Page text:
current_batch = []
MAX_BATCH_SIZE = 100
def _on_event(self, event):
if event["event"] == "price":
# data record
timestamp = datetime.utcfromtimestamp(event["timestamp"])
data = (timestamp, event["symbol"], event["price"], event.get("day_volume"))
# add new data record to batch
current_batch.append(data)
# ingest data if max batch size is reached then reset the batch
if len(current_batch) == MAX_BATCH_SIZE:
cursor = conn.cursor()
sql = f"""
INSERT INTO {DB_TABLE} ({','.join(columns)})
VALUES %s;"""
execute_values(cursor, sql, data)
conn.commit()
current_batch = []

Make sure you use execute_values() or some other Psycopg2 function that allows inserting multiple records in one transaction.

After you have implemented the on_event function, your Python script can connect to the websocket server and ingest data in real time.

Full code example

Cleaned-up version of the Python script that prints out the current batch size, so you can follow when data gets ingested from memory into TimescaleDB:

from twelvedata import TDClient
import psycopg2
from psycopg2.extras import execute_values
from datetime import datetime
class WebsocketPipeline():
# name of the hypertable
DB_TABLE = "prices_real_time"
# columns in the hypertable in the correct order
DB_COLUMNS=["time", "symbol", "price", "day_volume"]
# batch size used to insert data in batches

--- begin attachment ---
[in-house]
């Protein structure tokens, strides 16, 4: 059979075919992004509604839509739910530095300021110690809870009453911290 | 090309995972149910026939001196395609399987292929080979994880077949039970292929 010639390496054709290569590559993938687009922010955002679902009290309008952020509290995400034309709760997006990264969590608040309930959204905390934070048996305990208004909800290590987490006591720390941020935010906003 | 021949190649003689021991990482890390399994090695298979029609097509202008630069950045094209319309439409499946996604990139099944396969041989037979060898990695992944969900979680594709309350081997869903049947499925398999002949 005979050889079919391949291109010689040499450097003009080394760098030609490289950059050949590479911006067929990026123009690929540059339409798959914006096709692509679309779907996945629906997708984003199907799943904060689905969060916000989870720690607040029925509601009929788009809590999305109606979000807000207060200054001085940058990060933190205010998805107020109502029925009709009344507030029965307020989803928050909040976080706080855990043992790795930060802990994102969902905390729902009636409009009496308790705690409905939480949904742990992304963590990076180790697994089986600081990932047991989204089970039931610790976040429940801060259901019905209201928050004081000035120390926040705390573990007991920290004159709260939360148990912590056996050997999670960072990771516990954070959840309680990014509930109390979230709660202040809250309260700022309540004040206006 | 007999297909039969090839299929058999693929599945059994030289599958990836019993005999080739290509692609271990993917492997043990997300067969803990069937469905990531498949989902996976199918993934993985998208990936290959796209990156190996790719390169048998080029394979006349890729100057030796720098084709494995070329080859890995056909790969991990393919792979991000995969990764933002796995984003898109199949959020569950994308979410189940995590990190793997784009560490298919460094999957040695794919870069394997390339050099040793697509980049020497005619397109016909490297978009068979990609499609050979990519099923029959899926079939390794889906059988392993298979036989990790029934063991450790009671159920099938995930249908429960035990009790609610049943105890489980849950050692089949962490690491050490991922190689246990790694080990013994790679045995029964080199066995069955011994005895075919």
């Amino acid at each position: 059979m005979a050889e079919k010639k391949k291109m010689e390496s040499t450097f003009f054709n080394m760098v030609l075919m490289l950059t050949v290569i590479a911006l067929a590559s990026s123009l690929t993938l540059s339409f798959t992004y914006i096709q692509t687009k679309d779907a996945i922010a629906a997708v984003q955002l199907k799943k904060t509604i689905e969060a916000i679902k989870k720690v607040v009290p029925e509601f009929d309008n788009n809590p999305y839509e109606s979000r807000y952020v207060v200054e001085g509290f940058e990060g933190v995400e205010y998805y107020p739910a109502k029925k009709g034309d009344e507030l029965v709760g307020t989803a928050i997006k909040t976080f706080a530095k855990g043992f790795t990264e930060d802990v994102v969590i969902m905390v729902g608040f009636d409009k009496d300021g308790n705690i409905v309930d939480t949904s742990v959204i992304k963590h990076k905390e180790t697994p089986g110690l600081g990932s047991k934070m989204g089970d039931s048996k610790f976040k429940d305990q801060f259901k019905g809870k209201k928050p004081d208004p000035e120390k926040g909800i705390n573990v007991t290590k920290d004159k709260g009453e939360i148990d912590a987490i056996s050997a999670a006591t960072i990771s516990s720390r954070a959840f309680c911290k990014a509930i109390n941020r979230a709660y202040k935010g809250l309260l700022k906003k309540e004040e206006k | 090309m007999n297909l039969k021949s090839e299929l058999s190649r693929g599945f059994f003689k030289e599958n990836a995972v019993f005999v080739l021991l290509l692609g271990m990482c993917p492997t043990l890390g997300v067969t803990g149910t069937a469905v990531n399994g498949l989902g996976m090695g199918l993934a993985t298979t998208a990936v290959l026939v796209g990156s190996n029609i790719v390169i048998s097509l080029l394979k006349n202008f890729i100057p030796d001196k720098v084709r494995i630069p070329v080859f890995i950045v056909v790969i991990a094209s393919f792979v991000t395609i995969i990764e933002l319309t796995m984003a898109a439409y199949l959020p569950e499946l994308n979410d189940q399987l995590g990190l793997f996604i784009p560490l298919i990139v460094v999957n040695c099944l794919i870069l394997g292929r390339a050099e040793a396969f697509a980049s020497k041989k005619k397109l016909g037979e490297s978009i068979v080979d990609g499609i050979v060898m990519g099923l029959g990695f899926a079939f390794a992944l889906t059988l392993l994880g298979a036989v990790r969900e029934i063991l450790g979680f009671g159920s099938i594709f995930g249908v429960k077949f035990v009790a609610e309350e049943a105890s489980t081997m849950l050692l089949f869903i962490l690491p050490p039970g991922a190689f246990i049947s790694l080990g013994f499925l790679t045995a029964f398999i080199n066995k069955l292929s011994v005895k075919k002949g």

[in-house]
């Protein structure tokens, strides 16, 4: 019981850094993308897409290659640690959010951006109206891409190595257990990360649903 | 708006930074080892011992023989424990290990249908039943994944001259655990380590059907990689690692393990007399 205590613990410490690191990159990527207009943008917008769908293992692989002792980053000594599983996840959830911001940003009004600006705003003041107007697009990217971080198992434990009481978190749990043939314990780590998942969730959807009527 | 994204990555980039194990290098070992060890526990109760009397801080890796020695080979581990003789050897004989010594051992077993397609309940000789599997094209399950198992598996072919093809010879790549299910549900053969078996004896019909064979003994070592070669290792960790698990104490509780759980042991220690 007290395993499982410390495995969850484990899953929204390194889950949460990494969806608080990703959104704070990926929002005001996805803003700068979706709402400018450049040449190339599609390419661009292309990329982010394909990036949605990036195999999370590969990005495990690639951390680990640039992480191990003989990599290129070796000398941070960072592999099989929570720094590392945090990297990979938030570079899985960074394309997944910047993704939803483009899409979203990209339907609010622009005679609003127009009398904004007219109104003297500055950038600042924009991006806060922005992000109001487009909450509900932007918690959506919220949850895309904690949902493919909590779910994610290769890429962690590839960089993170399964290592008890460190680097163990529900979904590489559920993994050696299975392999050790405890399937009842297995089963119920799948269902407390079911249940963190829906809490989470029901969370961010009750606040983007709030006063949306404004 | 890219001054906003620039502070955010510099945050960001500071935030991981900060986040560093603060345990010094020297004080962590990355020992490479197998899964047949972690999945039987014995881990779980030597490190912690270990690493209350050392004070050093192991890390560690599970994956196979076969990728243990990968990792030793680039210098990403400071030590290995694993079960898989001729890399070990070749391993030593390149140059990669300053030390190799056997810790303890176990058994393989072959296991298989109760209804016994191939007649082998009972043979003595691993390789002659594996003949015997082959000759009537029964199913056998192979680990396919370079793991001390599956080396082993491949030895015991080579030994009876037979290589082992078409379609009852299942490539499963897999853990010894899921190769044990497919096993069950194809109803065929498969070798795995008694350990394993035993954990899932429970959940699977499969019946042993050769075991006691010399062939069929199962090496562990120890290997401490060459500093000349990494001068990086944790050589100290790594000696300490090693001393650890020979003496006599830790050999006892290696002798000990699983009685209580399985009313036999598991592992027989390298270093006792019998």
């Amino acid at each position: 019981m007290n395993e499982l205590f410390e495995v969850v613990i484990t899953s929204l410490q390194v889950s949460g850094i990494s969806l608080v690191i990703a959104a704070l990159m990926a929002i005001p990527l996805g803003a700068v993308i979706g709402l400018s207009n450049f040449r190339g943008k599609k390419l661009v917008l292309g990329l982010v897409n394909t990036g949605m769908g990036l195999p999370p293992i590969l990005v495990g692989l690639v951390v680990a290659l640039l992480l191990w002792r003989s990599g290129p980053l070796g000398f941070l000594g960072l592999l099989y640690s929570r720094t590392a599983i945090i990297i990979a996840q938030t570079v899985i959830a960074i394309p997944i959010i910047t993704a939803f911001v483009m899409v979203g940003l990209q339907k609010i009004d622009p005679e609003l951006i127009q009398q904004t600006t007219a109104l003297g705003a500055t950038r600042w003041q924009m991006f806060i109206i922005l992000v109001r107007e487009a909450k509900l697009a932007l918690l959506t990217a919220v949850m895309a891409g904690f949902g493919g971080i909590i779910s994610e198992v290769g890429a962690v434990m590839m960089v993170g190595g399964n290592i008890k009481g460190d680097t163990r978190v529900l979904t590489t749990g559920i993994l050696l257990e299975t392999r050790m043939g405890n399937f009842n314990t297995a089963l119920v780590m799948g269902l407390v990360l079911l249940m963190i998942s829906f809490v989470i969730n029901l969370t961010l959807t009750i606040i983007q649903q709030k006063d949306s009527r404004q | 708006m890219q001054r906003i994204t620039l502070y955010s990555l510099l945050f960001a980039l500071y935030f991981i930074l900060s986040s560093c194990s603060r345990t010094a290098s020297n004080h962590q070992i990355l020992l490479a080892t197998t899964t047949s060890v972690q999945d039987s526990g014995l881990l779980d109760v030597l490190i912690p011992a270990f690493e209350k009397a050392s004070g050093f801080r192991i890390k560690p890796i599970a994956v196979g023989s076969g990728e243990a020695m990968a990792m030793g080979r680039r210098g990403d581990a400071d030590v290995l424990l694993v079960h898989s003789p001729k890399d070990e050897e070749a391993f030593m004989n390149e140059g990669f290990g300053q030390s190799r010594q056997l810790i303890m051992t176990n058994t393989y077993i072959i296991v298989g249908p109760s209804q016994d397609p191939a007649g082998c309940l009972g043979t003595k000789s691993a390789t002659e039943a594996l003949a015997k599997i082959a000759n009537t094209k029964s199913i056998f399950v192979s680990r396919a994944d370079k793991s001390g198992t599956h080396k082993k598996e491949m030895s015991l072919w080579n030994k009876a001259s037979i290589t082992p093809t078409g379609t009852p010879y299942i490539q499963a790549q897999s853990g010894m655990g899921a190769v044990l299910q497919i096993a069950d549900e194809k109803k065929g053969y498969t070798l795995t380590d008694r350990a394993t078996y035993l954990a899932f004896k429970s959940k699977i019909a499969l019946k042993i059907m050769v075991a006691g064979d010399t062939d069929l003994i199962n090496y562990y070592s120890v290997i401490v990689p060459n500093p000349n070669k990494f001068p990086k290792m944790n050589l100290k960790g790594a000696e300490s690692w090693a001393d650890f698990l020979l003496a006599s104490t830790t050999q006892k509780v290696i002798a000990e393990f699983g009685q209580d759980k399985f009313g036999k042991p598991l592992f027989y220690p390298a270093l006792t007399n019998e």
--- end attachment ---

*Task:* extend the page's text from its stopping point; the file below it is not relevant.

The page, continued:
MAX_BATCH_SIZE=100
def __init__(self, conn):
"""Connect to the Twelve Data web socket server and stream
data into the database.
Args:
conn: psycopg2 connection object
"""
self.conn = conn
self.current_batch = []
self.insert_counter = 0
def _insert_values(self, data):
if self.conn is not None:
cursor = self.conn.cursor()
sql = f"""
INSERT INTO {self.DB_TABLE} ({','.join(self.DB_COLUMNS)})
VALUES %s;"""
execute_values(cursor, sql, data)
self.conn.commit()
def _on_event(self, event):
"""This function gets called whenever there's a new data record coming
back from the server.
Args:
event (dict): data record
"""
if event["event"] == "price":
# data record
timestamp = datetime.utcfromtimestamp(event["timestamp"])
data = (timestamp, event["symbol"], event["price"], event.get("day_volume"))
# add new data record to batch
self.current_batch.append(data)
print(f"Current batch size: {len(self.current_batch)}")
# ingest data if max batch size is reached then reset the batch
if len(self.current_batch) == self.MAX_BATCH_SIZE:
self._insert_values(self.current_batch)
self.insert_counter += 1
print(f"Batch insert #{self.insert_counter}")
self.current_batch = []
def start(self, symbols):
"""Connect to the web socket server and start streaming real-time data
into the database.
Args:
symbols (list of symbols): List of stock/crypto symbols
"""
td = TDClient(apikey="TWELVE_DATA_APIKEY")
ws = td.websocket(on_event=self._on_event)
ws.subscribe(symbols)
ws.connect()
ws.keep_alive()
conn = psycopg2.connect(database="tsdb",
host="host",
user="tsdbadmin",
password="passwd",
port="66666")
symbols = ["BTC/USD", "ETH/USD", "MSFT", "AAPL"]
websocket = WebsocketPipeline(conn)
websocket.start(symbols=symbols)

Run the script:

python websocket_test.py

You can even create separate Python scripts to start multiple websocket connections for different types of symbols (for example, one for stock, and another one for crypto prices)

If you see an error message similar to this:

2022-05-13 18:51:41,976 - ws-twelvedata - ERROR - TDWebSocket ERROR: Handshake status 200 OK

Then check that you use a proper API key received from Twelve Data.

Continue with one of our other tutorials that show you how to efficiently store and analyze your data after ingestion:

Found an issue on this page?

Report an issue!

Keywords

Related Content